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Vancouver: A Gay Friendlier Olympics

by Kilian Melloy
Monday Feb 15, 2010

Homophobia in athletics is nothing new, and the Olympics have historically not been an exception to the rule. The last summer Olympics, in 2008, featured only a few openly gay athletes, only one of whom--gold-medal winning Matthew Mitcham, the Australian diver whose victory was given scant airtime and whose personal life was ignored by NBC, while straight athletes were profiled in depth.

But if the winter Olympics currently underway in Vancouver, Canada, are any indication, the deep-freeze on openly gay athletes may be headed for a thaw, both for those in competition and for former Olympians associated with the event.

For gay athletes--as well as the gay coaches, family members, and others associated with Olympic athletes--a pair of Pride Houses are in operation, one in Vancouver's West End gayborhood, and one in Whistler Village, a ski resort hosting several Olympic competitions. Pride House is a first for the Olympics, reports a Feb. 14 Vancouver Now article, which notes that gold medalist Mark Tewksbury, who swam for Canada's Olympic team and took top honors in 1992 in Barcelona, paid the Vancouver venue a visit--and observed that when he was an Olympian, no such venue would have been permitted.

When he was an Olympic swimmer, Tewksbury was closeted; he came out in 1998, and wrote a memoir about being a gay athlete, 2006's Inside Out: Straight Talk from a Gay Jock. "Being at the Olympics was like being in an occupied country where you're never sure who you can talk to," Tewksbury told the press. "If I made a mistake, it could have been the end of my livelihood and that climate is definitely [still] present."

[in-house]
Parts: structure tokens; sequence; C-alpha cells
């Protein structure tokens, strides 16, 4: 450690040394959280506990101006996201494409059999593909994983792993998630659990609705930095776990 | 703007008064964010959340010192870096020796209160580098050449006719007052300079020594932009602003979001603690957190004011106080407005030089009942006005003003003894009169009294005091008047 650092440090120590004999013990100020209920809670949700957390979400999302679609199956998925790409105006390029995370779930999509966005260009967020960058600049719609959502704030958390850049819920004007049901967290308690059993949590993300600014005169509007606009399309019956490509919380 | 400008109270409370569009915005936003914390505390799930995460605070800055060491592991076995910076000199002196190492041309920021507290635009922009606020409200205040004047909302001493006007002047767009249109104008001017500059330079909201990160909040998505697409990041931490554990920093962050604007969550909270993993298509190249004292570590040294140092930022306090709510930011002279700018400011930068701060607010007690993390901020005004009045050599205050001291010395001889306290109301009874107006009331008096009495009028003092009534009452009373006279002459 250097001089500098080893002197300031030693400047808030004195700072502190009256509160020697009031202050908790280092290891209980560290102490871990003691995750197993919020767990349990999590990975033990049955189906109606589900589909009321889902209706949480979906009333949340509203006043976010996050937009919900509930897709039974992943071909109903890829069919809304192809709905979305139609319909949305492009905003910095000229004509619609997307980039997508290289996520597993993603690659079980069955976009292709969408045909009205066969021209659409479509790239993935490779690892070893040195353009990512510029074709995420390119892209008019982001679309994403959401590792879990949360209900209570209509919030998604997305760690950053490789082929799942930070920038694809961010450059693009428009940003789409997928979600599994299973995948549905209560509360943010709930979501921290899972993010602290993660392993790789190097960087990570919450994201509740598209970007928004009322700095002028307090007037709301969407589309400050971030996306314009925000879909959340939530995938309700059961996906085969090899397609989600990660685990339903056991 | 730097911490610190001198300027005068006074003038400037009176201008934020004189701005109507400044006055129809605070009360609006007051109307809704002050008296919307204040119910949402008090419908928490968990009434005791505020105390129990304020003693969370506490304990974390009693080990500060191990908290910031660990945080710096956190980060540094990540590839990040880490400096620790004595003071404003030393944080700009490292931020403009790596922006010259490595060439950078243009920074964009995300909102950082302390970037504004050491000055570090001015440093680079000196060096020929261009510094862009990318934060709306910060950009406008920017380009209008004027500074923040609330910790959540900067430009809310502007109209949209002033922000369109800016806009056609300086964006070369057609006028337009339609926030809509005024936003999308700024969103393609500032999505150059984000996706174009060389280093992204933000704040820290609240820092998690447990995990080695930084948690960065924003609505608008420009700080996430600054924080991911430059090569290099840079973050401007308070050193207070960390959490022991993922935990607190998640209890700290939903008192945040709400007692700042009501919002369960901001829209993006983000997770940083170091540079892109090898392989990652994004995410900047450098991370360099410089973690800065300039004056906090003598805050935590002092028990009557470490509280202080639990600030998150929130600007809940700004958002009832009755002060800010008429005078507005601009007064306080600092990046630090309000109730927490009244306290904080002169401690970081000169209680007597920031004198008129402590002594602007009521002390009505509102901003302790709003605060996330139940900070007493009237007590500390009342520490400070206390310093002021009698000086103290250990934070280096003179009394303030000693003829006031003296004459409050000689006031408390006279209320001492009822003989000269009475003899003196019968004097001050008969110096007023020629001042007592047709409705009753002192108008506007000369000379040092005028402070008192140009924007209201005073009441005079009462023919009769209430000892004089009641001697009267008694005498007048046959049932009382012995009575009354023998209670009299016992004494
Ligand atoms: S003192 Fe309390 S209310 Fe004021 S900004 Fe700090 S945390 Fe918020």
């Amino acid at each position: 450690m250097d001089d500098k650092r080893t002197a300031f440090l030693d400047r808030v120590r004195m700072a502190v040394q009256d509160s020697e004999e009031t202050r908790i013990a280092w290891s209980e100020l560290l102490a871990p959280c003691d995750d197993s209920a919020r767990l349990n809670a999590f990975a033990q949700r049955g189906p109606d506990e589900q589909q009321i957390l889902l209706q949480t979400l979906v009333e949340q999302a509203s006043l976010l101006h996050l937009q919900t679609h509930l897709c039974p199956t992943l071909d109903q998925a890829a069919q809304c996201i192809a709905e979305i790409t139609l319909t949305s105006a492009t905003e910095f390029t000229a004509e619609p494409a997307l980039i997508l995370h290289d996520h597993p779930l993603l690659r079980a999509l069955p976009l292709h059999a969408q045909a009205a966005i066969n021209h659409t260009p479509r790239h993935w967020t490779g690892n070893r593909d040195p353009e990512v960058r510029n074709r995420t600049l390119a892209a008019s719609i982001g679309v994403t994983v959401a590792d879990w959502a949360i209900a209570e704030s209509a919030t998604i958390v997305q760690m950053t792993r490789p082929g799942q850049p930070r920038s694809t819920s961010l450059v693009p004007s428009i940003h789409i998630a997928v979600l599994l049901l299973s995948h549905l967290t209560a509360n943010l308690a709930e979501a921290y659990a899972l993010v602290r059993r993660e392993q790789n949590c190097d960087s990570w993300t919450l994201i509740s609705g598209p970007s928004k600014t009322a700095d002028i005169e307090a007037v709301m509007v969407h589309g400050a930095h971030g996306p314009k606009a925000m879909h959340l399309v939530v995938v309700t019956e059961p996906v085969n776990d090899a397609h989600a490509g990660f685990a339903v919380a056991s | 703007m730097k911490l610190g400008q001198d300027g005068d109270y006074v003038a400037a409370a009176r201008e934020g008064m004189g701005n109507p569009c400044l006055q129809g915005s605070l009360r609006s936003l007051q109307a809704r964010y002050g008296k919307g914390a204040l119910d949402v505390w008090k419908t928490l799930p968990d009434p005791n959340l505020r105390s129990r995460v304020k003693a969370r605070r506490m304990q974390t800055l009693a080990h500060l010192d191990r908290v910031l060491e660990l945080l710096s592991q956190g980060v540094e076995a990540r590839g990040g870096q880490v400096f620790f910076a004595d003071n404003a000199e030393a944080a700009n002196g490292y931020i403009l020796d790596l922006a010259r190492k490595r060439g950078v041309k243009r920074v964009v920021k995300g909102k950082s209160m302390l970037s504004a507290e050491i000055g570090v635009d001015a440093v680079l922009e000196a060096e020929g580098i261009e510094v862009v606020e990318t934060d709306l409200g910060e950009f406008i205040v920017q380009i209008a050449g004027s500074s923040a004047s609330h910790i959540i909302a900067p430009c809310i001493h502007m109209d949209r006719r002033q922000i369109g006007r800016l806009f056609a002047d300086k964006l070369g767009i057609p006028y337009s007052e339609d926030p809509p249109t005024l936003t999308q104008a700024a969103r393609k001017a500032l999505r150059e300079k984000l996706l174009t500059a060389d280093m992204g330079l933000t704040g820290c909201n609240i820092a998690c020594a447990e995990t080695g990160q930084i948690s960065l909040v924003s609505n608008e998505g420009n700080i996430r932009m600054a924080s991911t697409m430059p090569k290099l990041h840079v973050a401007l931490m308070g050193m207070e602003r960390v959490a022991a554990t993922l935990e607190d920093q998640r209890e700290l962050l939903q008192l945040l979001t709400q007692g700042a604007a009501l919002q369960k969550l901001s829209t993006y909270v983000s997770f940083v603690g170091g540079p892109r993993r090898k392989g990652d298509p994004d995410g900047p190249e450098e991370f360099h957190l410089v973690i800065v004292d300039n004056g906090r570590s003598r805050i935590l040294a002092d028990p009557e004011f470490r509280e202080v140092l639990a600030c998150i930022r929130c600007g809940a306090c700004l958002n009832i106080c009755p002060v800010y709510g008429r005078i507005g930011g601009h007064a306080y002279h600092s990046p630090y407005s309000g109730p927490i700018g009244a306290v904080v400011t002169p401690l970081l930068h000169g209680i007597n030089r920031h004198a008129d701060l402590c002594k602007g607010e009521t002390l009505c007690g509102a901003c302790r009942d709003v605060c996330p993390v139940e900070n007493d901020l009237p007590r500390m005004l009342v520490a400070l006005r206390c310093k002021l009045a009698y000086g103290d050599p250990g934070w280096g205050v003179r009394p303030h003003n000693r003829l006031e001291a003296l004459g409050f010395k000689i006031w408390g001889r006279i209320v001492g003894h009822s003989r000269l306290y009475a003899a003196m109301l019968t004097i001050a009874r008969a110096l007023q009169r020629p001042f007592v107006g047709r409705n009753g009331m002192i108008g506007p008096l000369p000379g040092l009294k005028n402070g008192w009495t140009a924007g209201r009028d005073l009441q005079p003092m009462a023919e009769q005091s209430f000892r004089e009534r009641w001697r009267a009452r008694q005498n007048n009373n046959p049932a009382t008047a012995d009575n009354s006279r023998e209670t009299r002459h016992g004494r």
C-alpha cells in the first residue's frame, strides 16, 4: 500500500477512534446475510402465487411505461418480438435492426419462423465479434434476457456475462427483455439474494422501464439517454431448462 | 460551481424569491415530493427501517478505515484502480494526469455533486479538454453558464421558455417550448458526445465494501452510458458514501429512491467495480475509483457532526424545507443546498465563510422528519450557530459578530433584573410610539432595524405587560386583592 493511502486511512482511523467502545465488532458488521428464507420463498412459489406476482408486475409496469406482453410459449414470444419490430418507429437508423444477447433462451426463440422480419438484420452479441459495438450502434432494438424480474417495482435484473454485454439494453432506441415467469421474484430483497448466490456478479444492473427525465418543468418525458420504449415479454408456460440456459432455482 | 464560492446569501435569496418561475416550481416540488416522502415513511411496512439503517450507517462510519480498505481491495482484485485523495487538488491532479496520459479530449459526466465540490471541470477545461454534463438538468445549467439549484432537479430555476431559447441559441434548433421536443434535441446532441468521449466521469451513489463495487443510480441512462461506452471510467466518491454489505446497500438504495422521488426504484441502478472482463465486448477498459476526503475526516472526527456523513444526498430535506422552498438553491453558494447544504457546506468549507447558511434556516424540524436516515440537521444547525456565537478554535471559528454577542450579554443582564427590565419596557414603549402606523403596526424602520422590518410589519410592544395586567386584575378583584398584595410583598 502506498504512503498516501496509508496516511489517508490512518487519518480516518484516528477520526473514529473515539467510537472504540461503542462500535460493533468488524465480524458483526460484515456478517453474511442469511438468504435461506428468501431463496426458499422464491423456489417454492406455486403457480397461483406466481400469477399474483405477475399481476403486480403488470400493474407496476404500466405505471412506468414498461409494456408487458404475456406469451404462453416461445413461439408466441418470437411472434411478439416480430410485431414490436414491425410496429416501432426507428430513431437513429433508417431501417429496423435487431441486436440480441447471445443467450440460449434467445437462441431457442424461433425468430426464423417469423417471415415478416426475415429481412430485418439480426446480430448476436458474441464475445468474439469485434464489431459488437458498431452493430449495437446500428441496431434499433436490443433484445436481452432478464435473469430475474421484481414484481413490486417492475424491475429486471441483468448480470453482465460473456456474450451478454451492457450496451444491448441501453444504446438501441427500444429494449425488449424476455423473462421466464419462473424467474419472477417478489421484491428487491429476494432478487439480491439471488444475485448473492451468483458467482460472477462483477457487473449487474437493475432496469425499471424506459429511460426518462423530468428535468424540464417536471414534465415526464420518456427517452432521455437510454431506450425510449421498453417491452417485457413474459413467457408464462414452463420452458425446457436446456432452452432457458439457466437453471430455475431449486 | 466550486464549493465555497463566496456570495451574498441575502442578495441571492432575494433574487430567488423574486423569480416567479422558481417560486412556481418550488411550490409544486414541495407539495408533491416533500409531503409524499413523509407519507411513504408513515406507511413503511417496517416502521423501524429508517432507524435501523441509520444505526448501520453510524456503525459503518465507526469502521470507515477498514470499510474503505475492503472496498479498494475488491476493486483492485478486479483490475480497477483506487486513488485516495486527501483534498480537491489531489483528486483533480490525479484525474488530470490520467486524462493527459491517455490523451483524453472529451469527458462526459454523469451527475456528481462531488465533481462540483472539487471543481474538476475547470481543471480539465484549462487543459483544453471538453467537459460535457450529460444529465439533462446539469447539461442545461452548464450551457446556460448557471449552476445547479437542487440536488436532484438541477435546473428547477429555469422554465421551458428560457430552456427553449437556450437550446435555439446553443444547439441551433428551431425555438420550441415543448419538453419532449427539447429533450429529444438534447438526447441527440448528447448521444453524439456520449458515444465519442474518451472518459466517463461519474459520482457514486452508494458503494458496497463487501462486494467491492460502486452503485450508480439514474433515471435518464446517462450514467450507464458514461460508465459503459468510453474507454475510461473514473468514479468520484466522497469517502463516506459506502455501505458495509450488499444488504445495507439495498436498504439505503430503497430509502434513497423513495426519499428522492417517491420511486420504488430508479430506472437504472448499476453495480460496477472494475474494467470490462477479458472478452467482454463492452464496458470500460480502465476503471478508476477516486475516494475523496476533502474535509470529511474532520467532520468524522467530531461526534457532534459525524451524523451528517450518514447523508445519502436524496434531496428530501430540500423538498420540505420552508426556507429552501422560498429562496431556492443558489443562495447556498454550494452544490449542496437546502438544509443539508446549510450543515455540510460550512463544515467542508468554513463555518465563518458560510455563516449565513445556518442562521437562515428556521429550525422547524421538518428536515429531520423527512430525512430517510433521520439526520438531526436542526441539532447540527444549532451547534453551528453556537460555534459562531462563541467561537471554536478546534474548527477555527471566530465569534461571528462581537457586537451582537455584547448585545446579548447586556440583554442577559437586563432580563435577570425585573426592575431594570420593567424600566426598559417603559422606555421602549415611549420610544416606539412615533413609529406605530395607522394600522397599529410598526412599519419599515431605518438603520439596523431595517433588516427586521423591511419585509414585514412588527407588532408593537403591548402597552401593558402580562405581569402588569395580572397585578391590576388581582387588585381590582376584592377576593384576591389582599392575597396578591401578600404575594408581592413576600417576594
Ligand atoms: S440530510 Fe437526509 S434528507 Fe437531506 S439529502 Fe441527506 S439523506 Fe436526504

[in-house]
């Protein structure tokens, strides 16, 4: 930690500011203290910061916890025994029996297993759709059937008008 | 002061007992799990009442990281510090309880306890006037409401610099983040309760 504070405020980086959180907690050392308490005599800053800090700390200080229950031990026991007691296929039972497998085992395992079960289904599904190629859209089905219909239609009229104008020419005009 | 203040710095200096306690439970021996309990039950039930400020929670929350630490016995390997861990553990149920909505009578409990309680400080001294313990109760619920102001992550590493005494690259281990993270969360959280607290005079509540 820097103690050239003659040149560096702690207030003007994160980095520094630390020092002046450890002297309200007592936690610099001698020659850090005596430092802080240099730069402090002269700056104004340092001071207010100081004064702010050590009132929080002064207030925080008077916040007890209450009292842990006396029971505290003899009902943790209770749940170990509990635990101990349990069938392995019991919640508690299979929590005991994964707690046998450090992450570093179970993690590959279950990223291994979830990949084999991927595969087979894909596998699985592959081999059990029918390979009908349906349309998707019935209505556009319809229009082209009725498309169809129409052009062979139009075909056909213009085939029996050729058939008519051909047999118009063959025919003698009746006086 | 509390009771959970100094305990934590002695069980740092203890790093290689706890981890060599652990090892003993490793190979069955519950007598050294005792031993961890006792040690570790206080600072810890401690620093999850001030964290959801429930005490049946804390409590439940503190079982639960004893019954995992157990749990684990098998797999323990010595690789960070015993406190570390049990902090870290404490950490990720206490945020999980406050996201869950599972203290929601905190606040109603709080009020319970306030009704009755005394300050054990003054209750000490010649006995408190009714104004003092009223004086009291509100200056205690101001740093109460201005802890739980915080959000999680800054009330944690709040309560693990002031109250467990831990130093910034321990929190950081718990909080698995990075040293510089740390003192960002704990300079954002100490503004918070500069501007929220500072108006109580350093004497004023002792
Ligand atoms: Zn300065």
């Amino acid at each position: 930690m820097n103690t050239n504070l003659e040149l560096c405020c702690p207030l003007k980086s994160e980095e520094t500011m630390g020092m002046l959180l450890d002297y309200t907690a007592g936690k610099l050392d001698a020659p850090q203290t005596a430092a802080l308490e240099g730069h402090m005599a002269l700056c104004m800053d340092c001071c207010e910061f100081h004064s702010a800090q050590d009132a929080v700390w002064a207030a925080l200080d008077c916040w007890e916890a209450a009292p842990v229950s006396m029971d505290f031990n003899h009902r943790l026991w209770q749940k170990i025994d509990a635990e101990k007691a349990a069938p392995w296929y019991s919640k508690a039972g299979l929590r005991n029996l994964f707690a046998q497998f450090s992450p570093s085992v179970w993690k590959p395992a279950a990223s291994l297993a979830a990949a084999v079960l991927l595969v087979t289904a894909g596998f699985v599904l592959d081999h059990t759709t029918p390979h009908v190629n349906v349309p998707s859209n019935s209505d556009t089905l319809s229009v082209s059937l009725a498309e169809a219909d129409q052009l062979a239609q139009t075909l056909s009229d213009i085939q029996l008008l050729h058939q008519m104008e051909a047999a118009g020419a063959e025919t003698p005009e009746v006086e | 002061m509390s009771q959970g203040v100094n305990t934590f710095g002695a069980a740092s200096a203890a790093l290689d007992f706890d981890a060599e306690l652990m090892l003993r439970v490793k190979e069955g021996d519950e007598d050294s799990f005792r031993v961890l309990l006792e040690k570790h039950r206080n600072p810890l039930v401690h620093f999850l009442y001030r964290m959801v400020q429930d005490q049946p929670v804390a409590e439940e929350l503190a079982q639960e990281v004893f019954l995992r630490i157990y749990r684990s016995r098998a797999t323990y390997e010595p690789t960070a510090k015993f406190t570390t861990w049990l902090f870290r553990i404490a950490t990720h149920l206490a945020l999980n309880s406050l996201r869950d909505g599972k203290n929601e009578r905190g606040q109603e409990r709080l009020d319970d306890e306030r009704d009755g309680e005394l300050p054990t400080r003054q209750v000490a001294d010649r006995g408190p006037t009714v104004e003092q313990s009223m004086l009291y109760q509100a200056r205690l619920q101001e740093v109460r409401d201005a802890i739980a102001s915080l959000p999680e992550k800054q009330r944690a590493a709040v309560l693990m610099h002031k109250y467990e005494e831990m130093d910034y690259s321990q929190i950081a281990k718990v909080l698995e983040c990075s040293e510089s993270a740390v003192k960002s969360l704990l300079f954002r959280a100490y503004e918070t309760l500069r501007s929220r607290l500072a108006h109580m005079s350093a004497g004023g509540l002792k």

How things have changed. "These Olympics have turned out to be very magical because I'm a very openly gay athlete and I was invited to speak to the Canadian team before they walked into the [opening ceremony], as who I am ... as a gay athlete," said Tewksbury, going on to address the subject of athletes as sexual beings. "We like to pretend that sexuality and sport don't go together," Tewksbury noted, "but in fact, they're part and parcel of the same package. Inevitably, when athletes come together, it leads to a lot of sex. For sure athletes partner up at the Games, that's just what teenagers do and they're surrounded by some of the most beautiful bodies in the world. It's not rocket science."

But it's not as though gay athletes are randier than their straight cohorts, Tewksbury said, noting an ongoing myth--similar to fears raised by opponents of a repeal of the ban on openly gay soldiers--that ""if there is a gay person on the team, they'll want to have sex with everybody." Said the former Olympic swimmer, "It doesn't quite work like that."

Indeed, the controversy about gays in any aspect of society has less to do with gays than the straights who fear and stereotype them. In that respect, the Pride Houses serve another, equally important, function, noted Tewksbury. "The value is not so much about gay people coming out, but straight people coming in" to Pride House, Tewksbury said, opining that it would "empower the gay teenagers," both on and off Olympic teams, "to feel comfortable enough to come out."